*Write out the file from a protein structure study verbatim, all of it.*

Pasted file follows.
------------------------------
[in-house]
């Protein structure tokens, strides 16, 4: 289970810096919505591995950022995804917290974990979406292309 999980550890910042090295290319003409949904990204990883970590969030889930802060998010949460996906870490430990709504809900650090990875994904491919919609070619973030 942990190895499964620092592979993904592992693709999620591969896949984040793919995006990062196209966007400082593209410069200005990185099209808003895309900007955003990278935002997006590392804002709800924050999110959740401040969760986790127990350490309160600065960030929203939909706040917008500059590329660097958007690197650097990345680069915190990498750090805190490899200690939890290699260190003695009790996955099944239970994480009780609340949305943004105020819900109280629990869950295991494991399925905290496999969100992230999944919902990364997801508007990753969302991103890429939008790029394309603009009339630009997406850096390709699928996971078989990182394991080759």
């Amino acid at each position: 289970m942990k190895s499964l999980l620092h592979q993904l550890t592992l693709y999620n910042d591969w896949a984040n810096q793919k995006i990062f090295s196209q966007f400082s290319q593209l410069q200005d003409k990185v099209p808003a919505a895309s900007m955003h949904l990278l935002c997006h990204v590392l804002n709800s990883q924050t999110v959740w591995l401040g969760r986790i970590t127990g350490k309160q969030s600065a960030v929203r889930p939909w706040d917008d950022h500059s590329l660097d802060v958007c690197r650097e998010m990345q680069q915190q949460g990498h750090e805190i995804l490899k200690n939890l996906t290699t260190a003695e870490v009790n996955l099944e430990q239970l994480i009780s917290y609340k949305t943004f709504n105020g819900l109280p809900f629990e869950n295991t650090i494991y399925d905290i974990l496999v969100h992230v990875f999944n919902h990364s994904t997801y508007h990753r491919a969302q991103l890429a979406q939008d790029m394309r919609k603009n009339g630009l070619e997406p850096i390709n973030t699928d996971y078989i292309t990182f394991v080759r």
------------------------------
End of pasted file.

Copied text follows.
[in-house]
């Protein structure tokens, strides 16, 4: 289970810096919505591995950022995804917290974990979406292309 999980550890910042090295290319003409949904990204990883970590969030889930802060998010949460996906870490430990709504809900650090990875994904491919919609070619973030 942990190895499964620092592979993904592992693709999620591969896949984040793919995006990062196209966007400082593209410069200005990185099209808003895309900007955003990278935002997006590392804002709800924050999110959740401040969760986790127990350490309160600065960030929203939909706040917008500059590329660097958007690197650097990345680069915190990498750090805190490899200690939890290699260190003695009790996955099944239970994480009780609340949305943004105020819900109280629990869950295991494991399925905290496999969100992230999944919902990364997801508007990753969302991103890429939008790029394309603009009339630009997406850096390709699928996971078989990182394991080759």
């Amino acid at each position: 289970m942990k190895s499964l999980l620092h592979q993904l550890t592992l693709y999620n910042d591969w896949a984040n810096q793919k995006i990062f090295s196209q966007f400082s290319q593209l410069q200005d003409k990185v099209p808003a919505a895309s900007m955003h949904l990278l935002c997006h990204v590392l804002n709800s990883q924050t999110v959740w591995l401040g969760r986790i970590t127990g350490k309160q969030s600065a960030v929203r889930p939909w706040d917008d950022h500059s590329l660097d802060v958007c690197r650097e998010m990345q680069q915190q949460g990498h750090e805190i995804l490899k200690n939890l996906t290699t260190a003695e870490v009790n996955l099944e430990q239970l994480i009780s917290y609340k949305t943004f709504n105020g819900l109280p809900f629990e869950n295991t650090i494991y399925d905290i974990l496999v969100h992230v990875f999944n919902h990364s994904t997801y508007h990753r491919a969302q991103l890429a979406q939008d790029m394309r919609k603009n009339g630009l070619e997406p850096i390709n973030t699928d996971y078989i292309t990182f394991v080759r």